* BOOK #15: Intellectual fireworks go off when Richard A. Epstein starts to write. He's the James Parker Hall Distinguished Service Professor of Law at the University of Chicago. The choice here would seem to be between Principles for a Free Society, Reconciling Individual Liberty with the Common Good (1998); and Simple Rules for a Complex World (1995). Principles tells why government efforts to remedy alleged market failures make people worse off. I'd probably go with Simple Rules, which presents a sophisticated case for scrapping most laws and regulations.

* BOOK #16: One of the most original thinkers now is Randy E. Barnett, the Austin B. Fletcher Professor at Boston University's School of Law. His book, The Structure of Liberty, Justice and the Rule of Law (1998), applies natural law principles to the criminal justice system. In particular, he explains why crime is likely to fall if the criminal justice system is privatized and if criminals must pay restitution to victims.

* BOOK #17: How did the West achieve phenomenal prosperity much sooner than other regions of the world -- some of which remain mired in poverty worse than anything we've experienced here? Historians have attributed Western success to all kinds of things including natural resources, technology, imperialism, and slavery. Nathan Rosenberg and L.E. Birdzell's How the West Grew Rich, the Economic Transformation of the Industrialized World (1986) shows how material success was a byproduct of the struggle for liberty.

* BOOK #18: For a solid libertarian round-up on issues of the day, you probably can't do better than More Liberty Means Less Government by Walter Williams, chairman of the economics department at George Mason University (as well as popular radio talk show host and newspaper columnist). He covers race, sex, taxes, gun rights, government schools, Social Security -- just about all the things people are debating today. He does it with wit and style.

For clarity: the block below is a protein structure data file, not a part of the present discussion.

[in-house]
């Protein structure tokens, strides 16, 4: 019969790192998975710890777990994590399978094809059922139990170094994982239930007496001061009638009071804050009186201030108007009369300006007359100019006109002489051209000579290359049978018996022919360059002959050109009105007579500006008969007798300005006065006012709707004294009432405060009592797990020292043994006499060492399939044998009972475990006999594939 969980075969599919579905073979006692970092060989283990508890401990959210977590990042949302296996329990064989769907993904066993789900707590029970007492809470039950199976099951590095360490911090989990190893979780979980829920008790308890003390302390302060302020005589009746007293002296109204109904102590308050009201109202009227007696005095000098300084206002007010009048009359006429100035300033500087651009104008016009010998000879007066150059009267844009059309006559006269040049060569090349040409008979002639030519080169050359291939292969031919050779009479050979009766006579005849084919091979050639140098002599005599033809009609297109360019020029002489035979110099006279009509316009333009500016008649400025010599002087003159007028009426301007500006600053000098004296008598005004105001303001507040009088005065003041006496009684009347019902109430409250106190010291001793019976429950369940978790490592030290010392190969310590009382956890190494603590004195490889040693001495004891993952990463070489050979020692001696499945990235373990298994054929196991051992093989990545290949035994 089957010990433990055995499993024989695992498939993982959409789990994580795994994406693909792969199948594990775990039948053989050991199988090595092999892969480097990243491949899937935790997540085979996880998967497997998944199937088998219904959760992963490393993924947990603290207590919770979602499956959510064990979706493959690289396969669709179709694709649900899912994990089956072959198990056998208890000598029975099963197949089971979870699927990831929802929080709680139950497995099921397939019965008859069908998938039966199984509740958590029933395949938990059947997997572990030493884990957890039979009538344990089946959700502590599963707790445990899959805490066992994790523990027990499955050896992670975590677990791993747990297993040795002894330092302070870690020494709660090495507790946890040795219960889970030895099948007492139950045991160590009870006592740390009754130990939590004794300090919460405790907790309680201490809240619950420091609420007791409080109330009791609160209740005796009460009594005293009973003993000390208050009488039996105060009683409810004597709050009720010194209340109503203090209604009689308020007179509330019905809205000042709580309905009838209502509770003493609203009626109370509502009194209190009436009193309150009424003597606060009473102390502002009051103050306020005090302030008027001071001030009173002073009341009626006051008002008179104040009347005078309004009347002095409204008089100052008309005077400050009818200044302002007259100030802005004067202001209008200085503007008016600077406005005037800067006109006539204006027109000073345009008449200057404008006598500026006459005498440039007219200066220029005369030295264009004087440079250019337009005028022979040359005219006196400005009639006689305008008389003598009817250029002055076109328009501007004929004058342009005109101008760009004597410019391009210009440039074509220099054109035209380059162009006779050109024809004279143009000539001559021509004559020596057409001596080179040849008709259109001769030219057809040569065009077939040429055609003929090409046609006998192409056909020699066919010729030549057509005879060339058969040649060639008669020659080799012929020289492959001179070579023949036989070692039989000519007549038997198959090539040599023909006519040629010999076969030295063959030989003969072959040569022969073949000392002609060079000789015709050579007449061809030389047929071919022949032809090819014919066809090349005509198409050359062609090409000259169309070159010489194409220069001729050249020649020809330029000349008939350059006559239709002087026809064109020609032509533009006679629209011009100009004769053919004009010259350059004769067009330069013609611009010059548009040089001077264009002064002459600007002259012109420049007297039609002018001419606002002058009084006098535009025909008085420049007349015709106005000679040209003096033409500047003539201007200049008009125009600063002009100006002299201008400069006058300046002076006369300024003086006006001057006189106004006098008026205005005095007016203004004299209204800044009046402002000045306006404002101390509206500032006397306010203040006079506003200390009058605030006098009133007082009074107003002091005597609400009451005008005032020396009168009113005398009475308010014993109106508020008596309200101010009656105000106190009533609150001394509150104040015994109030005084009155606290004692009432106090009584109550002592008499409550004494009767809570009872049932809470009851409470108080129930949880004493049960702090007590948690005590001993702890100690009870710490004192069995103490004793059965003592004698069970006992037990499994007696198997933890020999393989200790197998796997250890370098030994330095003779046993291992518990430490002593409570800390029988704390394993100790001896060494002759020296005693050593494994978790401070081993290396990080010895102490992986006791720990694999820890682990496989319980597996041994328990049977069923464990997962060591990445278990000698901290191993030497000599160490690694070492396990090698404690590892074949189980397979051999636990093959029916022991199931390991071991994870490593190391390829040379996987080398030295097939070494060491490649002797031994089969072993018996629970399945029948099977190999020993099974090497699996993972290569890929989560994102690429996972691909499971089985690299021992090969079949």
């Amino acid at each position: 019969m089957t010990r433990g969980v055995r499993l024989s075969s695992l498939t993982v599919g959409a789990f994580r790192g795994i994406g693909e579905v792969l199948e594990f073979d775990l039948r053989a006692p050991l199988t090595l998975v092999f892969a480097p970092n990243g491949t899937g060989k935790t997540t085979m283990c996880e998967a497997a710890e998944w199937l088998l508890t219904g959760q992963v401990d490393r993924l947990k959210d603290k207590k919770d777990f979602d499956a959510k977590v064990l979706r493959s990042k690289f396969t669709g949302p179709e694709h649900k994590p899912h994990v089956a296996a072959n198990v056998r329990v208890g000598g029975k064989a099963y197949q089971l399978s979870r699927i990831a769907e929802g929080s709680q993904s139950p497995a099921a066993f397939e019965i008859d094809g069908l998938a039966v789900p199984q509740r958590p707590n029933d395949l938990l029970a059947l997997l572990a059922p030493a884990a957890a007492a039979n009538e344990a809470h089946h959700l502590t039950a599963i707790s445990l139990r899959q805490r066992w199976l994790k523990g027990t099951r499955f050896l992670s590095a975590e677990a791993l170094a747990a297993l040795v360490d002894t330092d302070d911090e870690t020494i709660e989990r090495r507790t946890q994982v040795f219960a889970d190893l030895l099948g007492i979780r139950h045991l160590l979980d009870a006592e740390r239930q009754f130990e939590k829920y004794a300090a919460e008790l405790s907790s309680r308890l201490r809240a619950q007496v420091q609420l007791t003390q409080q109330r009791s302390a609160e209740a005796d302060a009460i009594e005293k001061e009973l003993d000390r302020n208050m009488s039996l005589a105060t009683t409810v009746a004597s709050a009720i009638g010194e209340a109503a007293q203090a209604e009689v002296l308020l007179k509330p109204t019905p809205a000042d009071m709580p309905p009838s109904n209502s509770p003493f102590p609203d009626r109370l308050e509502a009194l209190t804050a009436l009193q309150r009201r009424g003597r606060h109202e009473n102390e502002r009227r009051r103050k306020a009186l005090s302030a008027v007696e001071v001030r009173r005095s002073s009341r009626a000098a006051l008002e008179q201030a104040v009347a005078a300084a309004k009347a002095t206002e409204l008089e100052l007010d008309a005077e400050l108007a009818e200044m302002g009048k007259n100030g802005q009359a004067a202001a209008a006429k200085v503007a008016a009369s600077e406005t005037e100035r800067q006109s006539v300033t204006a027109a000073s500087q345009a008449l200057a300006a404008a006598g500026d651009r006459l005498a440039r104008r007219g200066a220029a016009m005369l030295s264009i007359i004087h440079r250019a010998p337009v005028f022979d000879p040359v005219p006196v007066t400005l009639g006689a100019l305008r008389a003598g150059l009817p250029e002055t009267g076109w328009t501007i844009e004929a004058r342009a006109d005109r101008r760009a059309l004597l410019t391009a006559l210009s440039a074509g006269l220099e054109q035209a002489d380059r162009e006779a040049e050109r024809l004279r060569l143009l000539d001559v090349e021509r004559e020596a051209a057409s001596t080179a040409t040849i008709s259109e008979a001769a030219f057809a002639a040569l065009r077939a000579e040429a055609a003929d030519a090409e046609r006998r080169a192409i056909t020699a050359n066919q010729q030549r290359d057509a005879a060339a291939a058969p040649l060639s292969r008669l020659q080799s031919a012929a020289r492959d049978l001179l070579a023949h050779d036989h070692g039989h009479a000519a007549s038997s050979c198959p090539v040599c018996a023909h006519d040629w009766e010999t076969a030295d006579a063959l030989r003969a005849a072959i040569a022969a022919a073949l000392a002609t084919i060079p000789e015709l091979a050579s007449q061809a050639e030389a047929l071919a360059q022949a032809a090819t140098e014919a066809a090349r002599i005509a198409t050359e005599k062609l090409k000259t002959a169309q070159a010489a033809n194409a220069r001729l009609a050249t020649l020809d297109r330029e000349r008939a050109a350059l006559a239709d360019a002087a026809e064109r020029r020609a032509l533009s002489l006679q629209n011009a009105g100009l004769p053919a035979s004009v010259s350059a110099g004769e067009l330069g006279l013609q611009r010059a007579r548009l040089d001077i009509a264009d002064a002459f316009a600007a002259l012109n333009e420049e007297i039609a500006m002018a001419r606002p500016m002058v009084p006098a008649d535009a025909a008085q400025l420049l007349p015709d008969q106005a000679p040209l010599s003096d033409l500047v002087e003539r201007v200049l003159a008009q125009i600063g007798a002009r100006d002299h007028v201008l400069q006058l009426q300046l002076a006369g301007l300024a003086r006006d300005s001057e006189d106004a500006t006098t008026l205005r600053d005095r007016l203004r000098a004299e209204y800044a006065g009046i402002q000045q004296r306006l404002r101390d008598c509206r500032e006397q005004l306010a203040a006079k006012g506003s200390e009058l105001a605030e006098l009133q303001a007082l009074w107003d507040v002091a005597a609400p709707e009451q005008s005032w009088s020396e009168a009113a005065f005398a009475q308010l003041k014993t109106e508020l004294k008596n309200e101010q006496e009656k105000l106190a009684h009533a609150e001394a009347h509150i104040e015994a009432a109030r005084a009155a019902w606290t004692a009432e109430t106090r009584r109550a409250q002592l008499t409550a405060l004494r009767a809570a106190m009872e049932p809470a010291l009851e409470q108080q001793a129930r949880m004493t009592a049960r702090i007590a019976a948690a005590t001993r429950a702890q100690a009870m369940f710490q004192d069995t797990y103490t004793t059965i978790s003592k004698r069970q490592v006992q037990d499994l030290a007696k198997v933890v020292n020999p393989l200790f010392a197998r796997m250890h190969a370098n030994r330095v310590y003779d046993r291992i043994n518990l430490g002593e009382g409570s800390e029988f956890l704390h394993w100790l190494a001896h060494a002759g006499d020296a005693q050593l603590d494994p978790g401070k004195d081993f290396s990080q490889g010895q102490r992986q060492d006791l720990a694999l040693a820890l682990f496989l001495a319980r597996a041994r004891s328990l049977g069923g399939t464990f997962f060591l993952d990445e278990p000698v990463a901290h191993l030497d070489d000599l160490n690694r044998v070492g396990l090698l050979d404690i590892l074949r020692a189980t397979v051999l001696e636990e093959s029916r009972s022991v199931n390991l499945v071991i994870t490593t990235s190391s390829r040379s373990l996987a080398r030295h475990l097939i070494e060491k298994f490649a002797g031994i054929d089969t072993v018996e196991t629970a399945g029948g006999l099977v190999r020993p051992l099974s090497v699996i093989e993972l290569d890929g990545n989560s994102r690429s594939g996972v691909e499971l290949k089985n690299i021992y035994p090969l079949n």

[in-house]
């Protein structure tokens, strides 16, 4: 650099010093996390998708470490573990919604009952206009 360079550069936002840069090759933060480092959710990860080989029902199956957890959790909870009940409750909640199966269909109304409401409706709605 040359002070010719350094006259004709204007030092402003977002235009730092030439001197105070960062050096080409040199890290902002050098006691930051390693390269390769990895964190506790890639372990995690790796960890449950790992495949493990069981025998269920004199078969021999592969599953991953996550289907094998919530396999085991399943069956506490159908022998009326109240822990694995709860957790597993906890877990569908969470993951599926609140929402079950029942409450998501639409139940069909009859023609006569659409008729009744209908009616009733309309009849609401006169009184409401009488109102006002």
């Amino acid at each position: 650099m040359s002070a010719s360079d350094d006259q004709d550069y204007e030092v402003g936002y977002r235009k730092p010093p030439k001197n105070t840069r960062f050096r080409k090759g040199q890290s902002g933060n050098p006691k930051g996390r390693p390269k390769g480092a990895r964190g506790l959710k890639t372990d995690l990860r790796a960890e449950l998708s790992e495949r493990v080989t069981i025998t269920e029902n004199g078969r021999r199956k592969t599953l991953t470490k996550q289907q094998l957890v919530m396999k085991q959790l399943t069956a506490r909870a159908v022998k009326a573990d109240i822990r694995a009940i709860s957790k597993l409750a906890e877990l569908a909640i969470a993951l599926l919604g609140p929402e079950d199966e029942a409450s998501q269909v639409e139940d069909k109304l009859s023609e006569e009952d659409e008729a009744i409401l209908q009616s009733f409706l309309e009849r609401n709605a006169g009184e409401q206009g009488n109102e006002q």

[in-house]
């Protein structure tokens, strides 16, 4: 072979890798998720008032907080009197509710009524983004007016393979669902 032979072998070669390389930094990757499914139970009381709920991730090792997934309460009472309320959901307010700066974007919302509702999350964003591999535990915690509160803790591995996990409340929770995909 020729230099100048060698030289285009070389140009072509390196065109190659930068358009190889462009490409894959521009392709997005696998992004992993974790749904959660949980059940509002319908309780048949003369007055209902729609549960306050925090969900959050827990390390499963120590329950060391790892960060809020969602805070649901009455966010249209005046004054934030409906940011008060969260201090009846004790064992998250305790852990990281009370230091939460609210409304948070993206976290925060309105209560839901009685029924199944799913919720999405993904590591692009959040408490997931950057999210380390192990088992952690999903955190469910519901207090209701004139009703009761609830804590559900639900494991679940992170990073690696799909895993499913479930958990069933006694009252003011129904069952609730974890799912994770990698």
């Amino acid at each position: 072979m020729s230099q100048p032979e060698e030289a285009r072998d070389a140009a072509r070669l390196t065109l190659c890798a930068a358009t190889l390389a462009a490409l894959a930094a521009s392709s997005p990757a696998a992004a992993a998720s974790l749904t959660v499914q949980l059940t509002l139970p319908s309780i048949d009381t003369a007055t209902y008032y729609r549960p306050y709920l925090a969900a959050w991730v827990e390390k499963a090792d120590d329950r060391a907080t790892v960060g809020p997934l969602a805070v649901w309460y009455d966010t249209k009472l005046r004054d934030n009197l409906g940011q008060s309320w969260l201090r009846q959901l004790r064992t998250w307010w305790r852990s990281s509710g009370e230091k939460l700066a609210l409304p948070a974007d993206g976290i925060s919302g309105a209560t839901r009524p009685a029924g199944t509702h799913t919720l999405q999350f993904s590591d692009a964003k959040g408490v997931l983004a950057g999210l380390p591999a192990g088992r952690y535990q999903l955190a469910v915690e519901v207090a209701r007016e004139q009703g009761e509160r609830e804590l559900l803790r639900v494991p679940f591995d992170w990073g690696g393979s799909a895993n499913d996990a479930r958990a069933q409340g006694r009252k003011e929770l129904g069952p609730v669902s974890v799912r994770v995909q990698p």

* BOOK #19: Cato Institute Executive Vice President David Boaz does a splendid job linking libertarianism today to the libertarian tradition. He wrote Libertarianism, A Primer (1997) and he edited The Libertarian Reader (1997). Both books belong in every libertarian's library, but if I had to pick only one, it might be The Libertarian Reader because it performs a unique role in the literature, drawing from key writings on liberty going back several thousand years to Lao-Tzu. I don't know any other volume where you can get such a generous sampling. Sixty-eight selections altogether.

* BOOK #20: James L. Doti and Dwight R. Lee edited The Market Economy: A Reader (1991) which gathers together the very best recent writing about the philosophical underpinnings of economic liberty. This includes Ayn Rand (The Moral Meaning of Capitalism), F.A. Hayek (The Creative Powers of a Free Civilization), Milton Friedman (Social Responsibility of Business and Labor), and R.H. Coase (The Problem of Social Cost, the most widely-cited article in the entire economics literature), among others. Forty-four selections.


That's my list. I realize many readers will be quick to note great books that aren't on it. For example, Isabel Paterson's The God of the Machine (1943), a passionate attack on collectivism and defense of free markets. Linda and Morris Tannehill's The Market for Liberty (1970) is an influential case for life without government interference. Many people admire George Reisman's monumental Capitalism (1996). Paul Johnson's Modern Times (1983), the magnificent story of 20th Century tyranny, sold 5 million copies in 20 editions. There are many more books that should be on the list, but if we're limited to 20 currently available, the question is always which book will be bumped to make room.

The list reminds us that the literature on liberty is incredibly rich. I envy those of you who are about to discover, or rediscover, some of these works. You're going to have a wonderful time and learn a lot more about this glorious subject!

About the author: Jim Powell is editor of Laissez Faire Books, whose website -- -- features hundreds of libertarian books at discount prices. Or, call toll-free for further information: (800) 326-0996. Powell's book, The Heroic Struggle for Liberty, A History of Heroes & Heroines During the Last 2,000 Years, will be published next year by Free Press, with a foreword by Paul Johnson.